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  1. In this paper, we introduce a novel unsupervised domain adaptation technique for the task of 3D keypoint prediction from a sin­gle depth scan or image. Our key idea is to utilize the fact that pre­dictions from different views of the same or similar objects should be consistent with each other. Such view consistency can provide effective regularization for keypoint prediction on unlabeled instances. In addition, we introduce a geometric alignment term to regularize predictions in the target domain. The resulting loss function can be effectively opti­mized via alternating minimization. We demonstrate the effectiveness of our approach on real datasets and present experimental results showing that our approach is superior to state-of-the-art general-purpose domain adaptation techniques. 
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  2. QuadriFlow is a scalable algorithm for generating quadrilateral surface meshes based on the Instant Field-Aligned Meshes of Jakob et al. (ACM Trans. Graph. 34(6):189, 2015). We modify the original algorithm such that it efficiently produces meshes with many fewer singularities. Singularities in quadrilateral meshes cause problems for many applications, including parametrization and rendering with Catmull-Clark subdivision surfaces. Singularities can rarely be entirely eliminated, but it is possible to keep their number small. Local optimization algorithms usually produce meshes with many singularities, whereas the best algorithms tend to require non-local optimization, and therefore are slow. We propose an efficient method to minimize singularities by combining the Instant Meshes objective with a system of linear and quadratic constraints. These constraints are enforced by solving a global minimum-cost network flow problem and local boolean satisfiability problems. We have verified the robustness and efficiency of our method on a subset of ShapeNet comprising 17,791 3D objects in the wild. Our evaluation shows that the quality of the quadrangulations generated by our method is as good as, if not better than, those from other methods, achieving about four times fewer singularities than Instant Meshes. Other algorithms that produce similarly few singularities are much slower; we take less than ten seconds to process each model. Our source code is publicly available.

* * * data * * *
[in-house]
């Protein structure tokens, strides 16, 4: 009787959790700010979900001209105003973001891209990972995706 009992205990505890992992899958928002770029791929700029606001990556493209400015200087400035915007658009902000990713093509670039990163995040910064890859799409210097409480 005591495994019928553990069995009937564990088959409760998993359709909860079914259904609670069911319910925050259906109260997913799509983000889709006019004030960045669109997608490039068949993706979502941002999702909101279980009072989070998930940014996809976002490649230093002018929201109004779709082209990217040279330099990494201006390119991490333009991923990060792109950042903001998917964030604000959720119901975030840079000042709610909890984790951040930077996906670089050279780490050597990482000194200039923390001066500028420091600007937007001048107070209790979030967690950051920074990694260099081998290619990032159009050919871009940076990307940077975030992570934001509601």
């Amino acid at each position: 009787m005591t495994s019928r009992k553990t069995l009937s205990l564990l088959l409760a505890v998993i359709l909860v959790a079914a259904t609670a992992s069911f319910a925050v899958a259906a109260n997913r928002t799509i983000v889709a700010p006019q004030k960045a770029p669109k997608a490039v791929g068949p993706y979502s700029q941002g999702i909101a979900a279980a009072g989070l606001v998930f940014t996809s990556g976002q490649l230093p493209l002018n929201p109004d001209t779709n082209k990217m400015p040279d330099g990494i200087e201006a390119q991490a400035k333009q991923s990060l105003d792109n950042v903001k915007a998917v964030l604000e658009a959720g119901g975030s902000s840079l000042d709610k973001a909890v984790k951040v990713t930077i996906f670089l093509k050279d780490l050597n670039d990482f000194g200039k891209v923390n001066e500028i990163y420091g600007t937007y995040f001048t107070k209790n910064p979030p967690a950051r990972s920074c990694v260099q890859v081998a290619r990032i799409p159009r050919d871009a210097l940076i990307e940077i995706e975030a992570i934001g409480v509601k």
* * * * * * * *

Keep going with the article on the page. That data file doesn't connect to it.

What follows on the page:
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  3. A central goal of computer graphics is to provide tools for designing and simulating real or imagined artifacts. An understanding of functionality is important in enabling such modeling tools. Given that the majority of man-made artifacts are designed to serve a certain function, the functionality of objects is often reflected by their geometry, the way that they are organized in an environment, and their interaction with other objects or agents. Thus, in recent years, a variety of methods in shape analysis have been developed to extract functional information about objects and scenes from these different types of cues. In this report, we discuss recent developments that incorporate functionality aspects into the analysis of JD shapes and scenes. We provide a summary of the state-of-the-art in this area, including a discussion of key ideas and an organized review ()f the relevant literature. More specifically, the report is structured around a general definition of.functionality from which we derive criteria for classifying the body of prior work. This definition also facilitates a comparative view ()f methods for functionality analysis. We focus on studying the inference of functionality from a geometric perspective, and pose functionality analysis as a process involving both the geometry and interactions of a functional entity. In addition, we discuss a variety of applications that benefit from an analysis functionality, and conclude the report with a discussion of current challenges and potential future works. 
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  4. We describe a project to link the Princeton WordNet to 3D representations of real objects and scenes. The goal is to establish a dataset that helps us to understand how people categorize everyday common objects via their parts, attributes, and context. This paper describes the annotation and data collection effort so far as well as ideas for future work. 
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